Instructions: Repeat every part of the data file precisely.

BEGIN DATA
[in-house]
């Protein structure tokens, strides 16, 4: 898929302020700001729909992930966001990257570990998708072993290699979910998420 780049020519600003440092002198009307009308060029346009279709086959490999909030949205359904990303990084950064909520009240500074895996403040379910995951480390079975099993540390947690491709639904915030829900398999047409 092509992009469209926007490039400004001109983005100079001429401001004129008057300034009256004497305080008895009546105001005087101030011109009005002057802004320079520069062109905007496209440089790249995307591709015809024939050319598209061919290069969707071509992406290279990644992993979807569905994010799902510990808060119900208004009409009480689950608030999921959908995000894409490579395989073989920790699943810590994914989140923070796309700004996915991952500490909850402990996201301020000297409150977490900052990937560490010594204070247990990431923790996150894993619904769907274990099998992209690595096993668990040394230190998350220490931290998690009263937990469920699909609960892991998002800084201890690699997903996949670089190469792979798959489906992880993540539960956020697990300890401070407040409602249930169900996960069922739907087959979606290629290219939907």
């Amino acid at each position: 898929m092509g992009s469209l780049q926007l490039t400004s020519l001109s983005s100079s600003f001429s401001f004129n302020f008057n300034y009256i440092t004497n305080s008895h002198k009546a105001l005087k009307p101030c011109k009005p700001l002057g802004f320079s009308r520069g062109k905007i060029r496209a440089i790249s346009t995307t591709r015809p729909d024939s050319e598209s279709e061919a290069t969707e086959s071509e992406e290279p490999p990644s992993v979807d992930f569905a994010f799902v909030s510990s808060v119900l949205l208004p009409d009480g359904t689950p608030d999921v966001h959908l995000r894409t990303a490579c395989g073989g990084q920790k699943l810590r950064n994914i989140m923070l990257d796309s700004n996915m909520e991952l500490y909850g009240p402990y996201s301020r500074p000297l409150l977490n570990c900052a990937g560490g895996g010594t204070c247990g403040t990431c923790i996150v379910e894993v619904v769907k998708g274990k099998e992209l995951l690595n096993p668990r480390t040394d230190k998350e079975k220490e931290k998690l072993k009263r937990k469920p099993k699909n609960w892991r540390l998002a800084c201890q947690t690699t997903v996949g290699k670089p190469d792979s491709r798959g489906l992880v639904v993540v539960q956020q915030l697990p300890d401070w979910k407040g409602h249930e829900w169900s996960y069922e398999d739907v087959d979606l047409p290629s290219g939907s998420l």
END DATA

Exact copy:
[in-house]
């Protein structure tokens, strides 16, 4: 898929302020700001729909992930966001990257570990998708072993290699979910998420 780049020519600003440092002198009307009308060029346009279709086959490999909030949205359904990303990084950064909520009240500074895996403040379910995951480390079975099993540390947690491709639904915030829900398999047409 092509992009469209926007490039400004001109983005100079001429401001004129008057300034009256004497305080008895009546105001005087101030011109009005002057802004320079520069062109905007496209440089790249995307591709015809024939050319598209061919290069969707071509992406290279990644992993979807569905994010799902510990808060119900208004009409009480689950608030999921959908995000894409490579395989073989920790699943810590994914989140923070796309700004996915991952500490909850402990996201301020000297409150977490900052990937560490010594204070247990990431923790996150894993619904769907274990099998992209690595096993668990040394230190998350220490931290998690009263937990469920699909609960892991998002800084201890690699997903996949670089190469792979798959489906992880993540539960956020697990300890401070407040409602249930169900996960069922739907087959979606290629290219939907």
């Amino acid at each position: 898929m092509g992009s469209l780049q926007l490039t400004s020519l001109s983005s100079s600003f001429s401001f004129n302020f008057n300034y009256i440092t004497n305080s008895h002198k009546a105001l005087k009307p101030c011109k009005p700001l002057g802004f320079s009308r520069g062109k905007i060029r496209a440089i790249s346009t995307t591709r015809p729909d024939s050319e598209s279709e061919a290069t969707e086959s071509e992406e290279p490999p990644s992993v979807d992930f569905a994010f799902v909030s510990s808060v119900l949205l208004p009409d009480g359904t689950p608030d999921v966001h959908l995000r894409t990303a490579c395989g073989g990084q920790k699943l810590r950064n994914i989140m923070l990257d796309s700004n996915m909520e991952l500490y909850g009240p402990y996201s301020r500074p000297l409150l977490n570990c900052a990937g560490g895996g010594t204070c247990g403040t990431c923790i996150v379910e894993v619904v769907k998708g274990k099998e992209l995951l690595n096993p668990r480390t040394d230190k998350e079975k220490e931290k998690l072993k009263r937990k469920p099993k699909n609960w892991r540390l998002a800084c201890q947690t690699t997903v996949g290699k670089p190469d792979s491709r798959g489906l992880v639904v993540v539960q956020q915030l697990p300890d401070w979910k407040g409602h249930e829900w169900s996960y069922e398999d739907v087959d979606l047409p290629s290219g939907s998420l």